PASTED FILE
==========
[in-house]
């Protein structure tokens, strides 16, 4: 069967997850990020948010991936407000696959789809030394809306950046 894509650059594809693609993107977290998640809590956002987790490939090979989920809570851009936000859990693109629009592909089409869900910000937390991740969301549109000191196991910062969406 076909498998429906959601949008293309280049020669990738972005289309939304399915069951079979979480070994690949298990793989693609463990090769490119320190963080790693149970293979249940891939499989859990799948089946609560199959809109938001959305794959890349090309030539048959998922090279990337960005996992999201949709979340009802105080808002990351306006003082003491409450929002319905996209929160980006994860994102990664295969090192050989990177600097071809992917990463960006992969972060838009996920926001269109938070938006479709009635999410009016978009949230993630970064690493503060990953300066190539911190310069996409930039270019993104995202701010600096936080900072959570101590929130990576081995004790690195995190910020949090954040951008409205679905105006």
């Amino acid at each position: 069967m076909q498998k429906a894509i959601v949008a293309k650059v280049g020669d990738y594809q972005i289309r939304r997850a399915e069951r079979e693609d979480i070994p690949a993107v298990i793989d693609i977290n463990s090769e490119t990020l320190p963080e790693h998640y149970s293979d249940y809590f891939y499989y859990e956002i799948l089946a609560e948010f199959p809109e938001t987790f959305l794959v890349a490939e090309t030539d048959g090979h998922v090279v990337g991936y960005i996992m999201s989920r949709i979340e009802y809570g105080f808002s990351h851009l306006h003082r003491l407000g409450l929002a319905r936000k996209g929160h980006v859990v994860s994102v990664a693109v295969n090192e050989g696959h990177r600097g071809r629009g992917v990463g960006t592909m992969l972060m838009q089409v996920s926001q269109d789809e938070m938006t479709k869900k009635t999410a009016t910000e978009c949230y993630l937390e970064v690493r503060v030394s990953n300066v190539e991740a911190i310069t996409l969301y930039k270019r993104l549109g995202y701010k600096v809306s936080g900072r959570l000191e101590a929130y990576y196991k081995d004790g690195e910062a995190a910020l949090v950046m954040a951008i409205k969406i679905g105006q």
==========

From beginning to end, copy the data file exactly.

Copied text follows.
[in-house]
């Protein structure tokens, strides 16, 4: 069967997850990020948010991936407000696959789809030394809306950046 894509650059594809693609993107977290998640809590956002987790490939090979989920809570851009936000859990693109629009592909089409869900910000937390991740969301549109000191196991910062969406 076909498998429906959601949008293309280049020669990738972005289309939304399915069951079979979480070994690949298990793989693609463990090769490119320190963080790693149970293979249940891939499989859990799948089946609560199959809109938001959305794959890349090309030539048959998922090279990337960005996992999201949709979340009802105080808002990351306006003082003491409450929002319905996209929160980006994860994102990664295969090192050989990177600097071809992917990463960006992969972060838009996920926001269109938070938006479709009635999410009016978009949230993630970064690493503060990953300066190539911190310069996409930039270019993104995202701010600096936080900072959570101590929130990576081995004790690195995190910020949090954040951008409205679905105006």
């Amino acid at each position: 069967m076909q498998k429906a894509i959601v949008a293309k650059v280049g020669d990738y594809q972005i289309r939304r997850a399915e069951r079979e693609d979480i070994p690949a993107v298990i793989d693609i977290n463990s090769e490119t990020l320190p963080e790693h998640y149970s293979d249940y809590f891939y499989y859990e956002i799948l089946a609560e948010f199959p809109e938001t987790f959305l794959v890349a490939e090309t030539d048959g090979h998922v090279v990337g991936y960005i996992m999201s989920r949709i979340e009802y809570g105080f808002s990351h851009l306006h003082r003491l407000g409450l929002a319905r936000k996209g929160h980006v859990v994860s994102v990664a693109v295969n090192e050989g696959h990177r600097g071809r629009g992917v990463g960006t592909m992969l972060m838009q089409v996920s926001q269109d789809e938070m938006t479709k869900k009635t999410a009016t910000e978009c949230y993630l937390e970064v690493r503060v030394s990953n300066v190539e991740a911190i310069t996409l969301y930039k270019r993104l549109g995202y701010k600096v809306s936080g900072r959570l000191e101590a929130y990576y196991k081995d004790g690195e910062a995190a910020l949090v950046m954040a951008i409205k969406i679905g105006q």